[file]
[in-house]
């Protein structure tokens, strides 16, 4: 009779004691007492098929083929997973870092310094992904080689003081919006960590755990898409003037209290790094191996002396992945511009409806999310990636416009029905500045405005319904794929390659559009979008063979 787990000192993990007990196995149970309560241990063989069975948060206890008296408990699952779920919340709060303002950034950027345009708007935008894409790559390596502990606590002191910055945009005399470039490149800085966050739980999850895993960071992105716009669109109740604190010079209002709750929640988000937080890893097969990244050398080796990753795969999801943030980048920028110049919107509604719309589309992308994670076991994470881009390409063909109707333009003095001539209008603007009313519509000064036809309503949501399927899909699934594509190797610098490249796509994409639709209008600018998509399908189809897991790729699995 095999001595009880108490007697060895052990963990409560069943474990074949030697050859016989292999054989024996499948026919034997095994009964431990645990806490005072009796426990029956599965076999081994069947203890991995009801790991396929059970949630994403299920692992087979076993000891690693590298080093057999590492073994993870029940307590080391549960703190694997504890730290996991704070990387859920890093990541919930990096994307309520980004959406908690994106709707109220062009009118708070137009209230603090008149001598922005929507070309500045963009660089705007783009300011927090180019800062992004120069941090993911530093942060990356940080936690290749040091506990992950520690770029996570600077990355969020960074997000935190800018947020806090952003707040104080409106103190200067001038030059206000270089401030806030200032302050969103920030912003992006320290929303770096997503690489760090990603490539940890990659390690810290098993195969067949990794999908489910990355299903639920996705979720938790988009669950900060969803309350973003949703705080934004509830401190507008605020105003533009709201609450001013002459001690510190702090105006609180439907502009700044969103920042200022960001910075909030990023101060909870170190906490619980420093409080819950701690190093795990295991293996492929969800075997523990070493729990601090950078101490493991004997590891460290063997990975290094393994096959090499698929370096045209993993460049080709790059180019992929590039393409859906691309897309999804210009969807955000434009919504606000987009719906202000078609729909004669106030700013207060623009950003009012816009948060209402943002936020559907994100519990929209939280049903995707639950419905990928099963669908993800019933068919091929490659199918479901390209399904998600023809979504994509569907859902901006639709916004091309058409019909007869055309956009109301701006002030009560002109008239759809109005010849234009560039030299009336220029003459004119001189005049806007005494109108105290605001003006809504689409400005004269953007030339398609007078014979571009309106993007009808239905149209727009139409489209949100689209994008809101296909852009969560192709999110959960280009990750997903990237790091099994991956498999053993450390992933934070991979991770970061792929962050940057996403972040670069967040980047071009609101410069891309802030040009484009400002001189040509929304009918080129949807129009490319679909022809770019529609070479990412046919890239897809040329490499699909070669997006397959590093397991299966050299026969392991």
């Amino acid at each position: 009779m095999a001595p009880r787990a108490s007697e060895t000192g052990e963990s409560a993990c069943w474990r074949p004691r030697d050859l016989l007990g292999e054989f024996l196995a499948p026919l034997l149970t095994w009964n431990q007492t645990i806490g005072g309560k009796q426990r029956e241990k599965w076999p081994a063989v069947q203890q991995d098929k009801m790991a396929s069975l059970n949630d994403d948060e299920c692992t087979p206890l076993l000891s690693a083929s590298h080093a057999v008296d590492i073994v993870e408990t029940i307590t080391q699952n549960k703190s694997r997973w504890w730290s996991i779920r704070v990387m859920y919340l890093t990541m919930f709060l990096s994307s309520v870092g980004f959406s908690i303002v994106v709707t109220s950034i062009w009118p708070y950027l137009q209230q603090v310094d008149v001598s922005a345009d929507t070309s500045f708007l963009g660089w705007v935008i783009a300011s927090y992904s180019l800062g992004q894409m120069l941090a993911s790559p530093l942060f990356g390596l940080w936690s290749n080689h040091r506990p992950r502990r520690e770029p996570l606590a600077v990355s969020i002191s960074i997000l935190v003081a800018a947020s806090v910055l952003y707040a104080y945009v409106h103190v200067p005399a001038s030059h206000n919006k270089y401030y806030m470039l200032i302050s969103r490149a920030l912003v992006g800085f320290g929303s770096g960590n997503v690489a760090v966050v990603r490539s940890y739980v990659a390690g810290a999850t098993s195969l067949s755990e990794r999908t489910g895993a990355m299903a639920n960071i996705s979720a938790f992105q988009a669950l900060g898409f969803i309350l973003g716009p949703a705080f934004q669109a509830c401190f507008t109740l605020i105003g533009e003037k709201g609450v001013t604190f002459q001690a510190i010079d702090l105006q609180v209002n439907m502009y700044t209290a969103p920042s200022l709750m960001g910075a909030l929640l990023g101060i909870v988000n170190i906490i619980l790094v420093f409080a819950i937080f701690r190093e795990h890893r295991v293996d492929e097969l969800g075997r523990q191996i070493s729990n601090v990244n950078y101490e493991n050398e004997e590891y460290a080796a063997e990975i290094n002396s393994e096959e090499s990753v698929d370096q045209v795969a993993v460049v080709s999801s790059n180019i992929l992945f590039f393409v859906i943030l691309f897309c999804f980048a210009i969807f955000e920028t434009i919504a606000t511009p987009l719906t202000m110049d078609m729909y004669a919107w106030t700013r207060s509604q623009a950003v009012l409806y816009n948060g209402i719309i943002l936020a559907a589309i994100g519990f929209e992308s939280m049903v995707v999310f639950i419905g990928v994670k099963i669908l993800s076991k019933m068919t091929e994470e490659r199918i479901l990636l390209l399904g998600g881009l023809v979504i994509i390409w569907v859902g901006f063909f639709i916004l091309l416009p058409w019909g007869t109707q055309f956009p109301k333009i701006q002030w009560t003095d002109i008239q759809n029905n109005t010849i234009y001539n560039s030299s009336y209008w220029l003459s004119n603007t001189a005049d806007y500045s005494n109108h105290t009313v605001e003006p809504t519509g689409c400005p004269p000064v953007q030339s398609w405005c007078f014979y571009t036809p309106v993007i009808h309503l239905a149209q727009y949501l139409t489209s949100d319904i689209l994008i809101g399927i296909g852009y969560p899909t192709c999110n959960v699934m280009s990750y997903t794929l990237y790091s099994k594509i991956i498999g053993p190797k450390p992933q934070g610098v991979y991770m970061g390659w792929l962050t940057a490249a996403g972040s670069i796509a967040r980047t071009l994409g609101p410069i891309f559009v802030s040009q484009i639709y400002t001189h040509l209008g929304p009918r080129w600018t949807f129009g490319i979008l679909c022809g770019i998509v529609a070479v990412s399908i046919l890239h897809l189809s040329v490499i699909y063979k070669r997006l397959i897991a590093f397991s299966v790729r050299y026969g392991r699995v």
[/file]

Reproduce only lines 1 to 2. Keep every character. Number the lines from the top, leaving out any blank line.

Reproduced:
[in-house]
């Protein structure tokens, strides 16, 4: 009779004691007492098929083929997973870092310094992904080689003081919006960590755990898409003037209290790094191996002396992945511009409806999310990636416009029905500045405005319904794929390659559009979008063979 787990000192993990007990196995149970309560241990063989069975948060206890008296408990699952779920919340709060303002950034950027345009708007935008894409790559390596502990606590002191910055945009005399470039490149800085966050739980999850895993960071992105716009669109109740604190010079209002709750929640988000937080890893097969990244050398080796990753795969999801943030980048920028110049919107509604719309589309992308994670076991994470881009390409063909109707333009003095001539209008603007009313519509000064036809309503949501399927899909699934594509190797610098490249796509994409639709209008600018998509399908189809897991790729699995 095999001595009880108490007697060895052990963990409560069943474990074949030697050859016989292999054989024996499948026919034997095994009964431990645990806490005072009796426990029956599965076999081994069947203890991995009801790991396929059970949630994403299920692992087979076993000891690693590298080093057999590492073994993870029940307590080391549960703190694997504890730290996991704070990387859920890093990541919930990096994307309520980004959406908690994106709707109220062009009118708070137009209230603090008149001598922005929507070309500045963009660089705007783009300011927090180019800062992004120069941090993911530093942060990356940080936690290749040091506990992950520690770029996570600077990355969020960074997000935190800018947020806090952003707040104080409106103190200067001038030059206000270089401030806030200032302050969103920030912003992006320290929303770096997503690489760090990603490539940890990659390690810290098993195969067949990794999908489910990355299903639920996705979720938790988009669950900060969803309350973003949703705080934004509830401190507008605020105003533009709201609450001013002459001690510190702090105006609180439907502009700044969103920042200022960001910075909030990023101060909870170190906490619980420093409080819950701690190093795990295991293996492929969800075997523990070493729990601090950078101490493991004997590891460290063997990975290094393994096959090499698929370096045209993993460049080709790059180019992929590039393409859906691309897309999804210009969807955000434009919504606000987009719906202000078609729909004669106030700013207060623009950003009012816009948060209402943002936020559907994100519990929209939280049903995707639950419905990928099963669908993800019933068919091929490659199918479901390209399904998600023809979504994509569907859902901006639709916004091309058409019909007869055309956009109301701006002030009560002109008239759809109005010849234009560039030299009336220029003459004119001189005049806007005494109108105290605001003006809504689409400005004269953007030339398609007078014979571009309106993007009808239905149209727009139409489209949100689209994008809101296909852009969560192709999110959960280009990750997903990237790091099994991956498999053993450390992933934070991979991770970061792929962050940057996403972040670069967040980047071009609101410069891309802030040009484009400002001189040509929304009918080129949807129009490319679909022809770019529609070479990412046919890239897809040329490499699909070669997006397959590093397991299966050299026969392991």